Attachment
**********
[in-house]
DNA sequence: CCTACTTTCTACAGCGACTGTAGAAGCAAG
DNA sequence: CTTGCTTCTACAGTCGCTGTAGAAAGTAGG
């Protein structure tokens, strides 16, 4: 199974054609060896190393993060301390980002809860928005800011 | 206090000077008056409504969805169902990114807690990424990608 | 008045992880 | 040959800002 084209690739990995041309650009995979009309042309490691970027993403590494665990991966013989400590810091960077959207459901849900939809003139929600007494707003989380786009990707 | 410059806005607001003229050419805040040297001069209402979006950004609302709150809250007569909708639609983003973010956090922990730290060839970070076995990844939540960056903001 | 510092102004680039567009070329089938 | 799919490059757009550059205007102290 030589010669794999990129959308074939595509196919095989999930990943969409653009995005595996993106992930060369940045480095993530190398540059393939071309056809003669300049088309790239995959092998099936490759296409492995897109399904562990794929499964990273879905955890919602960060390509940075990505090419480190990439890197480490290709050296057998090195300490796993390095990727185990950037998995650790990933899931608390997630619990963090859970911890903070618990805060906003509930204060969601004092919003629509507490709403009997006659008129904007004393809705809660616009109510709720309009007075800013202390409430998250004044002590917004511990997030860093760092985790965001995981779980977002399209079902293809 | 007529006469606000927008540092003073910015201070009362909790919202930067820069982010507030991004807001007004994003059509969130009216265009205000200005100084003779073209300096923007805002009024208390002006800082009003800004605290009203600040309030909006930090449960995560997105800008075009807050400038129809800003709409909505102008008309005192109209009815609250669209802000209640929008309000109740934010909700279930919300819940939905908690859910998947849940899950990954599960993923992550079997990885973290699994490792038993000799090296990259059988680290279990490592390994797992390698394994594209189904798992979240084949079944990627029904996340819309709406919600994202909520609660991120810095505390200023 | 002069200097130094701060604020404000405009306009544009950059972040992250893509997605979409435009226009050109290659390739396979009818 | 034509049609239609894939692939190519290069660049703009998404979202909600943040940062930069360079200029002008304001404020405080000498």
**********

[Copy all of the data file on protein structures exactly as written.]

[in-house]
DNA sequence: CCTACTTTCTACAGCGACTGTAGAAGCAAG
DNA sequence: CTTGCTTCTACAGTCGCTGTAGAAAGTAGG
């Protein structure tokens, strides 16, 4: 199974054609060896190393993060301390980002809860928005800011 | 206090000077008056409504969805169902990114807690990424990608 | 008045992880 | 040959800002 084209690739990995041309650009995979009309042309490691970027993403590494665990991966013989400590810091960077959207459901849900939809003139929600007494707003989380786009990707 | 410059806005607001003229050419805040040297001069209402979006950004609302709150809250007569909708639609983003973010956090922990730290060839970070076995990844939540960056903001 | 510092102004680039567009070329089938 | 799919490059757009550059205007102290 030589010669794999990129959308074939595509196919095989999930990943969409653009995005595996993106992930060369940045480095993530190398540059393939071309056809003669300049088309790239995959092998099936490759296409492995897109399904562990794929499964990273879905955890919602960060390509940075990505090419480190990439890197480490290709050296057998090195300490796993390095990727185990950037998995650790990933899931608390997630619990963090859970911890903070618990805060906003509930204060969601004092919003629509507490709403009997006659008129904007004393809705809660616009109510709720309009007075800013202390409430998250004044002590917004511990997030860093760092985790965001995981779980977002399209079902293809 | 007529006469606000927008540092003073910015201070009362909790919202930067820069982010507030991004807001007004994003059509969130009216265009205000200005100084003779073209300096923007805002009024208390002006800082009003800004605290009203600040309030909006930090449960995560997105800008075009807050400038129809800003709409909505102008008309005192109209009815609250669209802000209640929008309000109740934010909700279930919300819940939905908690859910998947849940899950990954599960993923992550079997990885973290699994490792038993000799090296990259059988680290279990490592390994797992390698394994594209189904798992979240084949079944990627029904996340819309709406919600994202909520609660991120810095505390200023 | 002069200097130094701060604020404000405009306009544009950059972040992250893509997605979409435009226009050109290659390739396979009818 | 034509049609239609894939692939190519290069660049703009998404979202909600943040940062930069360079200029002008304001404020405080000498």